In contrast to the elongated torso, I gave my animal a shorter, more muscular tail than basilisk lizards have. This size of tail could be whipped around more effectively to help as a counterbalance during athletic jumps.
One last tribute I gave to mongooses was the animal’s name. I decided to name Lu Ten’s steed “Itachi.”
Okay, no, it's not actually a reference to Itachi Uchiha from the Naruto Manga. “Itachi” is actually Japanese for “weasel.” I went with the word for weasel because there’s no native Japanese word for mongoose, and naming the critter “manguusu” would have been ridiculous.
You may have noticed another anatomical deviation I made from the creature in the cartoon–the head.
Lizard heads are cool and all, but I wanted something a little more epic.
Remember how I said I’m a former paleontologist? I just couldn’t help taking my head design straight from predatory theropod dinosaurs.
So, if your first thought when you saw my mongoose lizard cosplay pictures was “he’s riding an ever-lovin’ dinosaur!” then I would not be offended at all. Who doesn’t want to ride a dinosaur!?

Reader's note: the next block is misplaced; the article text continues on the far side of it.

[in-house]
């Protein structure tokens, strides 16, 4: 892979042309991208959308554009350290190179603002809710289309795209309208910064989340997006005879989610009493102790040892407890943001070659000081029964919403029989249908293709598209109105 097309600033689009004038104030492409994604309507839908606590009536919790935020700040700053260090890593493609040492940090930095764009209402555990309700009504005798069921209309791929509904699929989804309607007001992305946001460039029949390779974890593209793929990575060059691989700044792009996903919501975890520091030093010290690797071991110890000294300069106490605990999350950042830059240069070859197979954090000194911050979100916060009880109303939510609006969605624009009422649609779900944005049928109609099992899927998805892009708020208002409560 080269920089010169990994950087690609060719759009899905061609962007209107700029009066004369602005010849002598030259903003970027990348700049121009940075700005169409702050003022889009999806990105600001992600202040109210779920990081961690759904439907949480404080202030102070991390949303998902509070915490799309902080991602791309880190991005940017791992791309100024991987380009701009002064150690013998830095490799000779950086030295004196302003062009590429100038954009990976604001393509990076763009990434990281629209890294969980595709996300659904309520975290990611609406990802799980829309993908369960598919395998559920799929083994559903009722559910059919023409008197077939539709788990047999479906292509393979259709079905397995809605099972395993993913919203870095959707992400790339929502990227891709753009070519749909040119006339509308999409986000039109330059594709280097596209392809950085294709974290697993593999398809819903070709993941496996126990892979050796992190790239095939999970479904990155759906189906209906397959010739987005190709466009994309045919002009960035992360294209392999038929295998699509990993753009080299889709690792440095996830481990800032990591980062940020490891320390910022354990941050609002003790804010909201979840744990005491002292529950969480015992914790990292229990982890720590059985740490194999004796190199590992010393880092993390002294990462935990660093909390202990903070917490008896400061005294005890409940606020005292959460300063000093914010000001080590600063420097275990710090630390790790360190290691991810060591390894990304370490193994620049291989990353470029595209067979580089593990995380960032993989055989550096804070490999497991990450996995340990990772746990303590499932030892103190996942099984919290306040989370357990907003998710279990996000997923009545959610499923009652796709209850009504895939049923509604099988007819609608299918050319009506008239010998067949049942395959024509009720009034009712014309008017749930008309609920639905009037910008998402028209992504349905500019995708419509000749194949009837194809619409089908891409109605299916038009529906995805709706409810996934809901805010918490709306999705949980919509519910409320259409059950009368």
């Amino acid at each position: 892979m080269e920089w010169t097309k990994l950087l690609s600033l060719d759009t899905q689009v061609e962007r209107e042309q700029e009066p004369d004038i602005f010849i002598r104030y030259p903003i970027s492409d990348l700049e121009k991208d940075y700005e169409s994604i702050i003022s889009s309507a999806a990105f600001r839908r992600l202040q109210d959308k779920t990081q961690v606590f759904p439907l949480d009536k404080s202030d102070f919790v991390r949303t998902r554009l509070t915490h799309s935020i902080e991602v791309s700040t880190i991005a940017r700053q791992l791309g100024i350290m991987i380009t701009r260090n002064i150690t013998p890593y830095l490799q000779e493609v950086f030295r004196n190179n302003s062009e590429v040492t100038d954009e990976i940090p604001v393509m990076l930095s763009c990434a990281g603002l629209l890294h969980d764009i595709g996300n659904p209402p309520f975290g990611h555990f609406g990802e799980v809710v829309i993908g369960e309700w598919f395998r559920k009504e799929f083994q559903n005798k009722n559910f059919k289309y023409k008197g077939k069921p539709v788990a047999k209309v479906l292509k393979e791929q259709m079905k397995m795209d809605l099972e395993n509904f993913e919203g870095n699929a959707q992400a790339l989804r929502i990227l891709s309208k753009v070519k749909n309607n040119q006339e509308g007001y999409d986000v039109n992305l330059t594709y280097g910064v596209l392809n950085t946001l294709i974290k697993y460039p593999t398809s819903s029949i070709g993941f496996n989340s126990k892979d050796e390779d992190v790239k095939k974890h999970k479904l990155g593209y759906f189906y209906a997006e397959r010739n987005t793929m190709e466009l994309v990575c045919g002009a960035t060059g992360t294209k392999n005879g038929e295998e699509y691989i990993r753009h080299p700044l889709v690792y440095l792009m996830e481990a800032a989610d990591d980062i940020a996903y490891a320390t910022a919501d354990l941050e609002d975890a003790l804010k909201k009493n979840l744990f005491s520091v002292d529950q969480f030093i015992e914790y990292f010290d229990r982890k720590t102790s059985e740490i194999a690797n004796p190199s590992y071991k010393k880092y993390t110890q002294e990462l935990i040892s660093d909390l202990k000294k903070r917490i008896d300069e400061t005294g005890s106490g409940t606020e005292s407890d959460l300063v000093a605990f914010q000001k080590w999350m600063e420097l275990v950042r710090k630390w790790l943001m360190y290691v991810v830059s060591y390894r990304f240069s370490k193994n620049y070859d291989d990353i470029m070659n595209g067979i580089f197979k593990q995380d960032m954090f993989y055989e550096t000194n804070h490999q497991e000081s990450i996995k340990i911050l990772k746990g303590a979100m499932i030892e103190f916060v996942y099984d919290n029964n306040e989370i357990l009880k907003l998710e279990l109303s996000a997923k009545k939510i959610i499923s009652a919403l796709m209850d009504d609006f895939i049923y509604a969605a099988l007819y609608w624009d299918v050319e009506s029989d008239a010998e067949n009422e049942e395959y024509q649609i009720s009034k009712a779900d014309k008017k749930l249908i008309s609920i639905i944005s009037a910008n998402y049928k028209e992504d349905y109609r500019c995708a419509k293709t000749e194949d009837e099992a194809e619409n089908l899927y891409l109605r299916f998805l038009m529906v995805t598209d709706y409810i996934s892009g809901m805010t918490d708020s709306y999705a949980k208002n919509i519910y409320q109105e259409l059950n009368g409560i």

The markings on the scales are drawn from several species of basilisk lizard, most notably the common basilisk, (basilicus basilicus)…
…and the brown basilisk (basilicus vittatus).
Even the color and iris pattern for my mongoose lizard’s eyes were taken from close-ups of basilisk lizards.
The coloration may look garish at first glance, but Mother Nature knows what she’s doing. Bold stripes and spots that would stick out like a sore thumb in an urban environment make for surprisingly good camouflage when the lizard is back in its jungle home.